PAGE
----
The 1958 station footbridge is a modified standard structure with refurbished booking office and ramps to the street. It consists of two steel beam structures over platforms and tracks, one for street access, the other for platform interchange. A small section has a flat roofed infill creating a space which is now occupied by a police station. The roofing over the ramps is Colorbond finished spandeck roof sheeting in a gabled form. The refurbished booking office uses similar roofing in gable form with a large bay of skylights. Dormer style gables with ventilators are located at appropriate intervals over the reroofed stairs to the platforms and the street. The walls are constructed of pressed composite sheeting. Internally, the overbridge and booking office are tiled. The booking area is partitioned, some of which is glass, to create ticket offices, shops, station managers office and utility rooms. Lift access is provided from the footbridge to the street and platforms via recent lifts encased in clear glass lift wells. At the opposite end of the platforms is an additional footbridge of a similar style that also provides access between the platforms and the street.

The former parcels building is located on a separate loop line adjacent to the main line and on a separate platform. Access to the platform has been blocked through the erection of an aluminium palisade fence and it appears that the building is no longer used. The building is of masonry construction (face brick) in stretcher bond with a square parapeted roof. Cantilevered steel awnings project on the platform and street elevations. The building is simple in its design and detail but works well with the overall station precinct and appears to have been erected at the same time as the passenger buildings, as it appears on the same plans.

External: The signal box is a 1960s, post war period Functionalist style elevated two-storey face brick building. It is located down the line towards Parramatta. Designed by New South Wales Government Railways, Granville signal box operates as an electric power signal box and staff amenities. The corners of the building are curved with steel-framed windows on the ground floor and timber framed sash ribbon windows on the first floor, and are mirrored. The upper storey windows have reinforced concrete sun hoods and the flat roof is concealed by parapet walls.

Internal: Internally the new control room uses 1990’s contemporary electronic signalling (CTC) control panels and displays. The original features include plaster ceiling to the original signal room with corbelled cornices, aluminium frame windows and timber staircase. The remainder of the building features acoustic panelled ceilings with modern light fittings and carpet flooring. The basement, signal sectionman area, is used as a workshop and storeroom featuring painted brick piers and concrete slab ceiling.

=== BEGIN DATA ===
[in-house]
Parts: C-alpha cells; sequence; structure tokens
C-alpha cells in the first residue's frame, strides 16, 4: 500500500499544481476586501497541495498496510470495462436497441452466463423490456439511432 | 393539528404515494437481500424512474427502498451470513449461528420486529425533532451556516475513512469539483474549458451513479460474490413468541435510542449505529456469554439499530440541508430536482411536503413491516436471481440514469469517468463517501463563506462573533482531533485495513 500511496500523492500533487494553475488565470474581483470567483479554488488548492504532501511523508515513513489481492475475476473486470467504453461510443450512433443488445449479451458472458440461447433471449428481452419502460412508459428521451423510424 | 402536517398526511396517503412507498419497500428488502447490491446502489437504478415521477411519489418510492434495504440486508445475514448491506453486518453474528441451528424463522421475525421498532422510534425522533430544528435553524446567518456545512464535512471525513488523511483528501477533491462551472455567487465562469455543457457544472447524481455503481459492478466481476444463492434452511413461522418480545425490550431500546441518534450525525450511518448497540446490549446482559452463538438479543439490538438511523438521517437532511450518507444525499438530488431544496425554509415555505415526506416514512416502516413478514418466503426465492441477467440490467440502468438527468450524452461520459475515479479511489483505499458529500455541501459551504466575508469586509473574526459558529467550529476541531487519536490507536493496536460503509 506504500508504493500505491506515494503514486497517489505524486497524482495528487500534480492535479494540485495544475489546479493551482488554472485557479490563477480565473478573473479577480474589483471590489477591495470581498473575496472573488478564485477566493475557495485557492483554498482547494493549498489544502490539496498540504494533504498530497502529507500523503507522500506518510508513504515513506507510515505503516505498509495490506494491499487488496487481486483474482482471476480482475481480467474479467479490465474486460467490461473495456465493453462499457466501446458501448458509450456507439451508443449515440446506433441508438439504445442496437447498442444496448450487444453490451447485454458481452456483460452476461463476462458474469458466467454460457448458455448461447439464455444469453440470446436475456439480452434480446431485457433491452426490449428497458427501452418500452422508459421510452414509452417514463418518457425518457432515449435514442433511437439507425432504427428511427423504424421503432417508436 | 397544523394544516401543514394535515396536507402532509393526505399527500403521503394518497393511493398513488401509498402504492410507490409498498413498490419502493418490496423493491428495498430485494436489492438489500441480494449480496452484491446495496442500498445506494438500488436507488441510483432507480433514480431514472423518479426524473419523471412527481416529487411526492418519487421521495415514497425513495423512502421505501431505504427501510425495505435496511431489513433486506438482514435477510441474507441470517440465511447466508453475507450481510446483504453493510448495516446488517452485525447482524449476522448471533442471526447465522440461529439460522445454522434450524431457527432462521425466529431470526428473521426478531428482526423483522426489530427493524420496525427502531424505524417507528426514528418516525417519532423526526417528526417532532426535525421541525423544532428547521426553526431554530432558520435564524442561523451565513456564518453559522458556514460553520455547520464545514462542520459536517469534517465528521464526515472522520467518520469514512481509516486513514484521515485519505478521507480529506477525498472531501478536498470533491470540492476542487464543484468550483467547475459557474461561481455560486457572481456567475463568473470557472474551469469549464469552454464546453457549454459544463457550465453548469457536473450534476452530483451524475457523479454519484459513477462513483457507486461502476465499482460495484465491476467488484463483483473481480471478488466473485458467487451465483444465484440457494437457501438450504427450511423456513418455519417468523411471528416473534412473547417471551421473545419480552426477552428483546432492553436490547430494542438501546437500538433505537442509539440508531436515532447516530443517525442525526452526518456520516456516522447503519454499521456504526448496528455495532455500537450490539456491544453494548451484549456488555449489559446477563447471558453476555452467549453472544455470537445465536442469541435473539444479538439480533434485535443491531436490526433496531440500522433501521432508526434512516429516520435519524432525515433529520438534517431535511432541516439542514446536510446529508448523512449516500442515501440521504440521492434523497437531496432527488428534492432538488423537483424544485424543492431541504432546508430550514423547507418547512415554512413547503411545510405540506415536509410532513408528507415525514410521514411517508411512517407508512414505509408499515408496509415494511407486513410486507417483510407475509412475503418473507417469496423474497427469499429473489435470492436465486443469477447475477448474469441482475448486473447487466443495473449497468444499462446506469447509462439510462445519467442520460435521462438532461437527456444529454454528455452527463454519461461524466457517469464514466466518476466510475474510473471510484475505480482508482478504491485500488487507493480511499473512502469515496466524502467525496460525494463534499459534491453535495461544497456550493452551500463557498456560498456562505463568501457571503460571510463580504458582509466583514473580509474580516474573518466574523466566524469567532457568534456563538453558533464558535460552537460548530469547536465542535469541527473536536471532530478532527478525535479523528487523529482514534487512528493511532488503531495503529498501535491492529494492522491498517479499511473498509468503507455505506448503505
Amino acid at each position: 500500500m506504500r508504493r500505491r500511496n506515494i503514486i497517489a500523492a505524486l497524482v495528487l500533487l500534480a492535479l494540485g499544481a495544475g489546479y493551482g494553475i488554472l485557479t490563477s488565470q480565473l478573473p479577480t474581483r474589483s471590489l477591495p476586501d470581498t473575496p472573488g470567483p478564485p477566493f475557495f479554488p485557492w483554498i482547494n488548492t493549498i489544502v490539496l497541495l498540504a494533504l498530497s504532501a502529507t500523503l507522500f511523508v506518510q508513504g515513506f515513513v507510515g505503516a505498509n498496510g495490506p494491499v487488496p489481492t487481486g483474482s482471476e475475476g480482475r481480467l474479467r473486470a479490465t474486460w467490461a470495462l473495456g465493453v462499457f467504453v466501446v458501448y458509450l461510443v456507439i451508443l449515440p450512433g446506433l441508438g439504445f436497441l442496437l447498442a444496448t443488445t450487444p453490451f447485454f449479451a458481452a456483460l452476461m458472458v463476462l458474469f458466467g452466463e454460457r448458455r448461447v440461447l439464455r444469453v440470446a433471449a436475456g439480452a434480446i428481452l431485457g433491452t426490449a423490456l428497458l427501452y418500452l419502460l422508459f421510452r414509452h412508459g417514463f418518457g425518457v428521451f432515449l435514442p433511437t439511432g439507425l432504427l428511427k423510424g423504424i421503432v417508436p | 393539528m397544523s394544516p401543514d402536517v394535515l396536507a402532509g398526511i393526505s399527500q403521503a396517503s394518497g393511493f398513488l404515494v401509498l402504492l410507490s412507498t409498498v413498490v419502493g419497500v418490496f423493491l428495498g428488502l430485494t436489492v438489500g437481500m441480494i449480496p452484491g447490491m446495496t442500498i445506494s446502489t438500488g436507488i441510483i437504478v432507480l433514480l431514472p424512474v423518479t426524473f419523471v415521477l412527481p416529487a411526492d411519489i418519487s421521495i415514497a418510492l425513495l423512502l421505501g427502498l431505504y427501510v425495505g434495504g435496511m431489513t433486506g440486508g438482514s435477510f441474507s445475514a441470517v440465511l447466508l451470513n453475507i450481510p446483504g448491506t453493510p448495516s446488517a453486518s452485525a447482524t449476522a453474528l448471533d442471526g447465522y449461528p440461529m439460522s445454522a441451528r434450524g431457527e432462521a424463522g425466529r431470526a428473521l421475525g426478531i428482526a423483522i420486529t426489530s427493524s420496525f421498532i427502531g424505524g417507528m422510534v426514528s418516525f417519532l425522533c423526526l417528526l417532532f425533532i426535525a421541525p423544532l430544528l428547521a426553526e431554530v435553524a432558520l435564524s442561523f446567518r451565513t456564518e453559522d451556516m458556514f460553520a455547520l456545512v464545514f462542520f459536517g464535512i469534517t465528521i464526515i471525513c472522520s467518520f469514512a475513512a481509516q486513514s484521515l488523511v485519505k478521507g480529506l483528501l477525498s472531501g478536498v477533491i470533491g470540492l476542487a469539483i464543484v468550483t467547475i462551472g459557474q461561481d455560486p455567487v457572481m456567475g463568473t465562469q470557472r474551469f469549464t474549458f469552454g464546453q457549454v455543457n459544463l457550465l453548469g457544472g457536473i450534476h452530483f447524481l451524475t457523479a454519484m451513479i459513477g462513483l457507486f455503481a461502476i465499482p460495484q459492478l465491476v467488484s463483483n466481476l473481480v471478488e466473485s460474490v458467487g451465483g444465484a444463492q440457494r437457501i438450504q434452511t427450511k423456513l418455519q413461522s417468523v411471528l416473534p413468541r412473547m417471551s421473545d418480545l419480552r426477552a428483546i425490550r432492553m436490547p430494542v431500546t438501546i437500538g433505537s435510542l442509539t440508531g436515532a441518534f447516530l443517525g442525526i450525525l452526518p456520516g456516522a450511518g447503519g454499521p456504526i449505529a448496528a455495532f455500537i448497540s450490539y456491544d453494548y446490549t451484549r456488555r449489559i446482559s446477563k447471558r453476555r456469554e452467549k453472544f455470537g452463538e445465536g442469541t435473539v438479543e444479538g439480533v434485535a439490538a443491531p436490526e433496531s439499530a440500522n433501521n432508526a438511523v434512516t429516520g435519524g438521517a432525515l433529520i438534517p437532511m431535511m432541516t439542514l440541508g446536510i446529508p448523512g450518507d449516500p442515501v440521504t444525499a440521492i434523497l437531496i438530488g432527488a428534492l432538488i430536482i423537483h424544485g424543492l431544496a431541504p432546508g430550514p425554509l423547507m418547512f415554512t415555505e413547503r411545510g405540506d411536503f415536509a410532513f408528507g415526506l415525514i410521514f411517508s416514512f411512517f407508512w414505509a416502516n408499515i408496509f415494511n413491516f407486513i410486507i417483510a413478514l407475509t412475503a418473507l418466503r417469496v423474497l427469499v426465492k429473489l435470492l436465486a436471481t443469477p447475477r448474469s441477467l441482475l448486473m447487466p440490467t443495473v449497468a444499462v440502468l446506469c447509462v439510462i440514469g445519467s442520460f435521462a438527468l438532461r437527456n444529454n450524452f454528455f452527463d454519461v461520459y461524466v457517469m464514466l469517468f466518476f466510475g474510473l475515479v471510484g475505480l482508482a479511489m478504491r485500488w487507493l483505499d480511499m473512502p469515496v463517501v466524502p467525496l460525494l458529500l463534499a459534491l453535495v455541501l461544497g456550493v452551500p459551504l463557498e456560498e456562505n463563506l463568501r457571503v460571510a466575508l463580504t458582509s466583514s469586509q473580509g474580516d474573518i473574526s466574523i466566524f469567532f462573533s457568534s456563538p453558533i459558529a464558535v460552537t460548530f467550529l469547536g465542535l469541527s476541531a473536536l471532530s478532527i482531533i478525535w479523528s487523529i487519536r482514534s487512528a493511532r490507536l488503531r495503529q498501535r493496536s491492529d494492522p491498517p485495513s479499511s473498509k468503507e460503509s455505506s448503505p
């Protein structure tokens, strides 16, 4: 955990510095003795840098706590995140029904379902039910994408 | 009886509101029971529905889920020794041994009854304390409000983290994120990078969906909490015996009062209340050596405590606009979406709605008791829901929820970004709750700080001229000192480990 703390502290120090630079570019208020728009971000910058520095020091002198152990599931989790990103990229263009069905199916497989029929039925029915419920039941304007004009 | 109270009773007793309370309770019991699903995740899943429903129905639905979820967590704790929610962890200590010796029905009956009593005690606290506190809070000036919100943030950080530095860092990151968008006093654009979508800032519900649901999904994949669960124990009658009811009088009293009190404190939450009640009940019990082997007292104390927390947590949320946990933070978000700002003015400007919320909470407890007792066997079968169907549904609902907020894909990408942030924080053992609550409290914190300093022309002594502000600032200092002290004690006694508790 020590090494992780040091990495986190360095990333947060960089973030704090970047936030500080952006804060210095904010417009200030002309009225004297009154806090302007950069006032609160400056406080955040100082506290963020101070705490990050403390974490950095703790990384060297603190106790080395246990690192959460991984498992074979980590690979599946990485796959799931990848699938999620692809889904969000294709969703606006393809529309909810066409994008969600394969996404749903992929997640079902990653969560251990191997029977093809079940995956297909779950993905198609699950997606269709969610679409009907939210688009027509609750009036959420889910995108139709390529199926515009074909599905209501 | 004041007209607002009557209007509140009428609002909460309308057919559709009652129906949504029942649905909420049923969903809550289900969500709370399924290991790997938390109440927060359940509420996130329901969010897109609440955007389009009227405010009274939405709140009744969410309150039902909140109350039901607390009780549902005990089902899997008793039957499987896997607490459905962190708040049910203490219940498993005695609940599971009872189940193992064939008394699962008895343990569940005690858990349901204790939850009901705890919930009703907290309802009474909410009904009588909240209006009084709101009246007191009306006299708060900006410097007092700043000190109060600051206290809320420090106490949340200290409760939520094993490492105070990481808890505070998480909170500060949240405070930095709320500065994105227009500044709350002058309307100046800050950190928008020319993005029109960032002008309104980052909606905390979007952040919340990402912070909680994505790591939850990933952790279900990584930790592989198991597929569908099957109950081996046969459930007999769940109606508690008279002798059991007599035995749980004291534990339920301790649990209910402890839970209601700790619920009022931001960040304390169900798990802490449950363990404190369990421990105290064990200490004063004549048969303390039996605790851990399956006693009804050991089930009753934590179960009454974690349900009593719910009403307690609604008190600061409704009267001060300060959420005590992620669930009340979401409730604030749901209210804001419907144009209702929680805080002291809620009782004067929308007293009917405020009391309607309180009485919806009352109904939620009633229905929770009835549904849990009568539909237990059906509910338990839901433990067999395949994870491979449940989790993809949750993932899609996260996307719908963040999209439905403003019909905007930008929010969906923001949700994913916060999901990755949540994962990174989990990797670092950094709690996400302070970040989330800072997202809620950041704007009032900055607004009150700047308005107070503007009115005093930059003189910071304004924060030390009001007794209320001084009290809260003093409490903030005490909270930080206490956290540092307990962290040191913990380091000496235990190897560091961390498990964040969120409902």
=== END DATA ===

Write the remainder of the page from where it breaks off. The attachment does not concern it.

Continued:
A single-storey concrete workshop is located between the signal box and the substation. It is an ad-hoc style structure with a series of small rooms connected by corrugated metal awnings including a carport. Sections of the workshop appear to date from the construction of the signal box or earlier.

Granville has two double island platforms (c1959?). Platform 1: From country end 0-26m brick construction, 26-198m steel post/insitu panel construction. Country end wall cracked. Coping chipped. Platform 2: From city end 0-155m steel post/conc panel, 155-198m brick construction. Platform 3: Platform is of brick construction with concrete coping. Both end walls are cracked. Platform 4: Platform is of brick construction with concrete coping. The Sydney End wall is heavily cracked with the coping propped by timber.

- CTC control panelling at signal box.
- Seth Thomas Clock (no.1737) at the Station Master's office on the footbridge (restored and said to be relocated to Parramatta Railway Station)
Physical condition and/or
Archaeological potential:
The platform buildings are in generally good condition.

The condition of the Parcels Office could not be fully assessed but it appears to be in moderate condition due to limited use, although structurally sound. The interior of the building was not available for inspection.

The signal box is in good condition.

PLATFORMS: Good (2015)
Date condition updated:06 Jul 09
Modifications and dates: 1882 - Well sunk in Duck Creek for a water supply, a 5-tonne crane erected and gas laid on to the station.
7 Oct 1884 - Station interlocked.
1885 - New turntable and an additional coal stage and water tank erected.
1898 - Local residents requested for the provision of an overbridge at the station.
1900 - Footbridge erected at the eastern end of the platform, and a loading bank built at the stockyards.
1917 - Refreshment rooms provided.
1921 - Stepway to the overbridge at the western end of the station provided.
1923 - Removal of the 90kL water tank from the Up side.
1928 - Centre island platform demolished.
1959 - New overbridge at Carlton Street, and double island platform opened.
1960 - Signal box renewed. (Probably when originally constructed with two storey (signal box) and single storey (relay room at western end) sections, was converted to two storeys. The new signal box is at the western end, the original box being converted to staff offices and amenities)
1968 - Railway Centenary Memorial relocated to the west of Woodville Road underpass.
1979 - Bold Street overbridge constructed
c1984 - air conditioning installed in signal box
1990 - First floor of signal box extended for full length of building and signalling part relocated with new equipment to opposite end circa 1990.
c.1990 - Station upgrade, including upgrade to overhead booking office
n.d. - The 1951 timber overhead booking office has been removed but the steel substructure, which was built in 1958, is extant.
N.d - Station footbridge upgraded and covered.
(Forsyth, 2009)
Further information: Up the line from the station towards Sydney is an overbridge of pre-stressed concrete spanning the railway line, which is known as the Bold St overbridge and constructed in 1979. It includes brick walls to either side of the bridge, which date to c.1950 and probably relate to the quadruplication works. The bridge is excluded from the listing.